Editorial Eye 99
Eye has always been both a cultural journal and a business-to-business magazine. Though we value work that is both beautiful and effective, the ecology of graphic design rests on a transactional network – from client, to studio, to final output – that is underpinned by friendly relationships with ‘suppliers’ such as photographers, illustrators, printers, developers, repro houses, paper companies and type foundries.
Though it is a cliché to say that the client-designer relationship is what distinguishes design from art, we know that the art world, which benefits immensely from studios such as Apfel and Mues Design, can be driven by financial wizardry and whims as mysterious as the business of fashion. In ‘Normcore inferno’, Elizabeth Glickfeld investigates what she calls the strange ‘double speak’ of the new wave of logo design for luxury brands.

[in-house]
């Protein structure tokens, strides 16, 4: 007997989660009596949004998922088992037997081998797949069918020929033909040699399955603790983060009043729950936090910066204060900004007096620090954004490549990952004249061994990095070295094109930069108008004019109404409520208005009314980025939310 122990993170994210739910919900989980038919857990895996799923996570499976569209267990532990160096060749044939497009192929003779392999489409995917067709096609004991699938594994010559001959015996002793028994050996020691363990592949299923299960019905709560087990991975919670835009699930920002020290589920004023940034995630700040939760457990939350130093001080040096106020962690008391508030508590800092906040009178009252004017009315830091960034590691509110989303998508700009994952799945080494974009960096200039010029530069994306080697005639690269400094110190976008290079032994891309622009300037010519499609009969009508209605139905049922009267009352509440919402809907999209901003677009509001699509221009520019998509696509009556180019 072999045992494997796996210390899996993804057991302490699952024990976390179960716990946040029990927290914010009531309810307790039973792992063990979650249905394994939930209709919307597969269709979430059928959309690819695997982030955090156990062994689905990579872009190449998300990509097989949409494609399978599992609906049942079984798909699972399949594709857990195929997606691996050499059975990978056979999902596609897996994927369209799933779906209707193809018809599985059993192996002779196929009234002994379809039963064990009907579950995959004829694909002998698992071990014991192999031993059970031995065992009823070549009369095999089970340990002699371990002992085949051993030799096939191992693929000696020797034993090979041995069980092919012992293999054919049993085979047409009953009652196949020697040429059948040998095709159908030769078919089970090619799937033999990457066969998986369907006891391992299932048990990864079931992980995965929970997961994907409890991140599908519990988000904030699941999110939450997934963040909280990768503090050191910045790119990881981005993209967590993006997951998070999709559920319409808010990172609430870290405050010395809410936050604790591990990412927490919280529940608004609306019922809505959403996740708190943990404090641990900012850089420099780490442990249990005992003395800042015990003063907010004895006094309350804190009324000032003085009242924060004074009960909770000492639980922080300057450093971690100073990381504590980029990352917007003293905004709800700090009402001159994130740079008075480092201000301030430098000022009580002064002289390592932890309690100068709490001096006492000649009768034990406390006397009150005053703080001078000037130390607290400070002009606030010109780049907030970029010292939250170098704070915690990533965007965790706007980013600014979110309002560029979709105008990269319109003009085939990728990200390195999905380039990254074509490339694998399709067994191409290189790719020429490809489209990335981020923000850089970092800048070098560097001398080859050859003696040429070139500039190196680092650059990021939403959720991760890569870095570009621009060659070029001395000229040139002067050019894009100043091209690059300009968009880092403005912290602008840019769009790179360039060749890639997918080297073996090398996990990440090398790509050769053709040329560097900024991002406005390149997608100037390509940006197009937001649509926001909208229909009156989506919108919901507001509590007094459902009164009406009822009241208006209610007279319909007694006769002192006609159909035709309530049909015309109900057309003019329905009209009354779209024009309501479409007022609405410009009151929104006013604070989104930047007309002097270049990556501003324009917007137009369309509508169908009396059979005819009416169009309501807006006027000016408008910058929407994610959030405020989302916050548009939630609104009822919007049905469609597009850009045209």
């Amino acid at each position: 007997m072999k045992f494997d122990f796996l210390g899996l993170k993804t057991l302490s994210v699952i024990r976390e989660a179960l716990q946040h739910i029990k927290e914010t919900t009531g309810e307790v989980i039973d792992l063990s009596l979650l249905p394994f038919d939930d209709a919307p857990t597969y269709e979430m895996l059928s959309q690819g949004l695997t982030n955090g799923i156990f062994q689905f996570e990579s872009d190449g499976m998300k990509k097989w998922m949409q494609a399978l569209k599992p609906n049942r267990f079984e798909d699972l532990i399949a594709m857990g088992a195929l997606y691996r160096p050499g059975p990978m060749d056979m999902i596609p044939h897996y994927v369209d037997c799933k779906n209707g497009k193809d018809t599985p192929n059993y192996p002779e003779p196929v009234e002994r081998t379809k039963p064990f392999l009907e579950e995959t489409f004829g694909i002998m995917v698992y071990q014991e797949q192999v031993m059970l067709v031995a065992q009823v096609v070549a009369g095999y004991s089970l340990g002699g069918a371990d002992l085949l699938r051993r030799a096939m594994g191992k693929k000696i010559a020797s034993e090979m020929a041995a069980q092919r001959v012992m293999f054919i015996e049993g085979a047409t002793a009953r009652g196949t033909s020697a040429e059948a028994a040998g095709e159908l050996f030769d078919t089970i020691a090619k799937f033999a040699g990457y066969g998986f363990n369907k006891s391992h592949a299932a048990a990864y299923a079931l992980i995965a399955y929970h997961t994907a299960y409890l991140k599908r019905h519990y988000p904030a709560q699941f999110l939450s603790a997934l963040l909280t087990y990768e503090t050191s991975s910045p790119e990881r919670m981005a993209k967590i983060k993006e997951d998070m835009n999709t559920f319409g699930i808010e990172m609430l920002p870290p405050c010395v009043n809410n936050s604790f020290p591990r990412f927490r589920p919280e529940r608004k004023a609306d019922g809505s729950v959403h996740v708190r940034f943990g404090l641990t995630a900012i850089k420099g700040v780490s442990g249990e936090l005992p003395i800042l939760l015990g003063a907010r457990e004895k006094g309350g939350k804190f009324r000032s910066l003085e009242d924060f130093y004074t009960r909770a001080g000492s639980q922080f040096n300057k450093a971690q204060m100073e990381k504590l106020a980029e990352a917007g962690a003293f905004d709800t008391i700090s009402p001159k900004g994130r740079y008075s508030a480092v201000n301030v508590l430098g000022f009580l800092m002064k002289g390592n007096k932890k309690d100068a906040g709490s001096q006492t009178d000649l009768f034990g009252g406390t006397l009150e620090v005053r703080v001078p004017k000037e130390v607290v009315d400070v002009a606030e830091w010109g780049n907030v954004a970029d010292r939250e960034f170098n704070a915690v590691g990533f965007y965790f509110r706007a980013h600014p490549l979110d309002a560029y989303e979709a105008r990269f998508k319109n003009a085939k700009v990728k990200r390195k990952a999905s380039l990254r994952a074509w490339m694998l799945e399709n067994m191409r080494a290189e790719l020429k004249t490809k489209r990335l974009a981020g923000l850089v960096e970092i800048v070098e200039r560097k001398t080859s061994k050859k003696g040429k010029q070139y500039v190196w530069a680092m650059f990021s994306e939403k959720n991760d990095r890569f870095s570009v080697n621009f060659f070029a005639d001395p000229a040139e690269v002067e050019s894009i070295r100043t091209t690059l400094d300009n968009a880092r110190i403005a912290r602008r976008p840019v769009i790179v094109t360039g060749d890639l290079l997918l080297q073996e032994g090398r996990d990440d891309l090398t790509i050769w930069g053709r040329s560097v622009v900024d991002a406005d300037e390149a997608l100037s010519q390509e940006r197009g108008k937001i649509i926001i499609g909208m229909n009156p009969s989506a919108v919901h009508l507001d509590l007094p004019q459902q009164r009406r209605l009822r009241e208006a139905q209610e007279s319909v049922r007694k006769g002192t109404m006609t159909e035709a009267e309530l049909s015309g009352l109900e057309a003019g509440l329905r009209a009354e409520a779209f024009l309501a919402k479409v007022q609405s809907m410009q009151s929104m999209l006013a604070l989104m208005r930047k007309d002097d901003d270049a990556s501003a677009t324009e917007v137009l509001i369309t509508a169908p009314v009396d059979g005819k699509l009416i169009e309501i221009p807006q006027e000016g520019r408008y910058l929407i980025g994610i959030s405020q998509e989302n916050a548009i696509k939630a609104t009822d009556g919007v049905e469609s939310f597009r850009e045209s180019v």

Gottschalk+Ash’s Sascha Lötscher believes that for business to take design seriously, designers should do their best work for commerce, not culture. But he decries the confrontational format of ‘the pitch’, in which a potential client says: ‘impress me.’ Happily, much of the work in this issue, cultural or commercial, stems from friendly partnerships – with clients and consumers – that develop slowly over time. John Ridpath’s article about ethics in the digital age is a timely reminder that designers have responsibilities that go far beyond what we regard as effective or ‘good’ design.
John L. Walters, editor of Eye, London
First published in Eye no. 99 vol. 25, 2019
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